guest column

The Department of Justice is investigating the Minneapolis Police Department

What does that mean for the community?


The U.S. Department of Justice has launched an investigation into the Minneapolis Police Department and the city of Minneapolis. They will be examining uses of force by the police and whether the police engage in racial discrimination. They are also looking at use of force against protesters and police treatment of people with disabilities, including people living with mental illness.
In addition, Racial Justice Network, the Council on American-Islamic Relations (CAIR-MN), Families Supporting Families Against Police Violence, NAACP-Minneapolis, The Minnesota Justice Coalition, Disability Justice Network, Communities United Against Police Brutality, and the Twin Cities Coalition for Justice for Jamar have also asked the DOJ to look into the MPD’s treatment of people experiencing homelessness and the MPD’s poor quality of investigations into murders of people of color.
We know, of course, that Minneapolis police use excessive force and engage in racial profiling and discrimination. We know that protesters, people experiencing homelessness, and people with disabilities are mistreated. We also know that the city rarely holds cops accountable. Our goal as a community is to make sure the DOJ gets the information they need to uncover the truth about Minneapolis policing.
If the investigation is done well, the DOJ will learn about the many issues with policing in Minneapolis. They will create a “consent decree” – a list of required changes. Then, if Minneapolis doesn’t follow these requirements, the federal government could take over the MPD, a process called “receivership.” Consent decrees have been effective in significantly reducing police violence in several cities.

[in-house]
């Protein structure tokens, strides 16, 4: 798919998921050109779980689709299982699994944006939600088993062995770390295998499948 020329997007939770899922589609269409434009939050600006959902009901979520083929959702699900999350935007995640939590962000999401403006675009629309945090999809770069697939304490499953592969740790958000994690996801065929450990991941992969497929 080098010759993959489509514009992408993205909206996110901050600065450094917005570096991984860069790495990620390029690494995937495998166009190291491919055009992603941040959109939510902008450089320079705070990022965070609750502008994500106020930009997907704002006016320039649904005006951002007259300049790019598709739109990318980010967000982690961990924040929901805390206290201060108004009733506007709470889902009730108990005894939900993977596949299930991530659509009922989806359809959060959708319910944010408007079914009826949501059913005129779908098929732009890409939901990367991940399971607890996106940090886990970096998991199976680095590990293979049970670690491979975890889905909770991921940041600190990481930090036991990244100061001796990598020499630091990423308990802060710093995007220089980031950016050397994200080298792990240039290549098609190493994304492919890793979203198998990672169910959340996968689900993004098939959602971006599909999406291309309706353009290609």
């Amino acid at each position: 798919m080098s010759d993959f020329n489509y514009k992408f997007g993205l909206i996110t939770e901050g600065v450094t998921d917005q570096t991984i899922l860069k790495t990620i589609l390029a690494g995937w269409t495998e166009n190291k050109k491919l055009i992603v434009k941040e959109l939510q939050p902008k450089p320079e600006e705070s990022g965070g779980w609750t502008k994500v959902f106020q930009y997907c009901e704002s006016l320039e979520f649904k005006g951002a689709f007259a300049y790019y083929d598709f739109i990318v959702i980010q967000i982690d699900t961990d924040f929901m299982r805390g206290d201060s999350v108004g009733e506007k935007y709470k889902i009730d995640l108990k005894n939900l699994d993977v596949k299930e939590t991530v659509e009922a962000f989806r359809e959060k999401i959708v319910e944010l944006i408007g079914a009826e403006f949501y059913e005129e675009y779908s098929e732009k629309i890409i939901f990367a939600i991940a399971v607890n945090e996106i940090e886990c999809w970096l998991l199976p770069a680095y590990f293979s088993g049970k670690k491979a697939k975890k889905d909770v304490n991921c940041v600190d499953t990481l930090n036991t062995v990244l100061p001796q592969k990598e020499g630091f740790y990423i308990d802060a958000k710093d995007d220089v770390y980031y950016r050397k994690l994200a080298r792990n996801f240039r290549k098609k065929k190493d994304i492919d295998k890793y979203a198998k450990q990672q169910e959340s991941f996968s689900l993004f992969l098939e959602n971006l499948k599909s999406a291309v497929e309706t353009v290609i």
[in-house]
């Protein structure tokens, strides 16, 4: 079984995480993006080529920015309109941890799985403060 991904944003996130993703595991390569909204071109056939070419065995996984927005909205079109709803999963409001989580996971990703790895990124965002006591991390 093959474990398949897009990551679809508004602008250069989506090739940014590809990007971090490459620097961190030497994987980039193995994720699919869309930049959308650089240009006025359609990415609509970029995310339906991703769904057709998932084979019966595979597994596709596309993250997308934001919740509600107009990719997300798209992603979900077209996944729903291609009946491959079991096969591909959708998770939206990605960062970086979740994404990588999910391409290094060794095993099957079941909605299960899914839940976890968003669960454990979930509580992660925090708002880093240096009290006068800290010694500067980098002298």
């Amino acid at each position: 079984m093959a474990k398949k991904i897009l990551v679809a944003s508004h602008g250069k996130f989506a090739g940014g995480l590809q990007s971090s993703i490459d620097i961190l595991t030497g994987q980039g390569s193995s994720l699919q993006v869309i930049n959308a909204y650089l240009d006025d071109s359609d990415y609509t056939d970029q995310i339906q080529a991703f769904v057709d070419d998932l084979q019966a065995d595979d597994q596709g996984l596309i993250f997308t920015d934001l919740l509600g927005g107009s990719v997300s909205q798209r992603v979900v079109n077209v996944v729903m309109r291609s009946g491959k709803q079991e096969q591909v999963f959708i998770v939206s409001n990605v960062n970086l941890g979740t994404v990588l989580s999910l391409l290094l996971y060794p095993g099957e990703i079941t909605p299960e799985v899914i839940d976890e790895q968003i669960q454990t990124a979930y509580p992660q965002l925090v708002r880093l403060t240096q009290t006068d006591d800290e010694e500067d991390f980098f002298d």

Don’t be a passive bystander at this crucial moment. There are a number of ways the community can get involved. You can get involved by:
1) Helping decide what should become part of the consent decree.
2) Telling your story to the DOJ.
3) Learning how to collect other people’s stories.
4) Spreading the word.
Communities United Against Police Brutality is hosting a series of events for people in the community. Attend one of these events to tell your story and share your ideas for a powerful consent decree. These events will be held at 6 p.m. each night and we will serve dinner. Bring a chair or blanket.
• Wednesday, July 7 (virtual – see our website for the link)
• Friday, July 23 at East Phillips Park, 2399 17th Ave S
• Monday, Aug. 9 at Matthews Park, 2318 29th Ave S
• Friday, Aug. 27 at Theo Wirth Park, Glenwood Ave. at Xerxes Ave.
You can also contact the DOJ directly to tell your story. Call 866-432-0268 or email
This is an important opportunity to hold the MPD and the city of Minneapolis accountable. We all need to be part of the solution.
Michelle Gross is co-founder of the Communities United Against Police Brutality (CUAPB), located at 4200 Cedar Ave. S. CUAPB weekly meetings are held every Saturday at 1:30 p.m.


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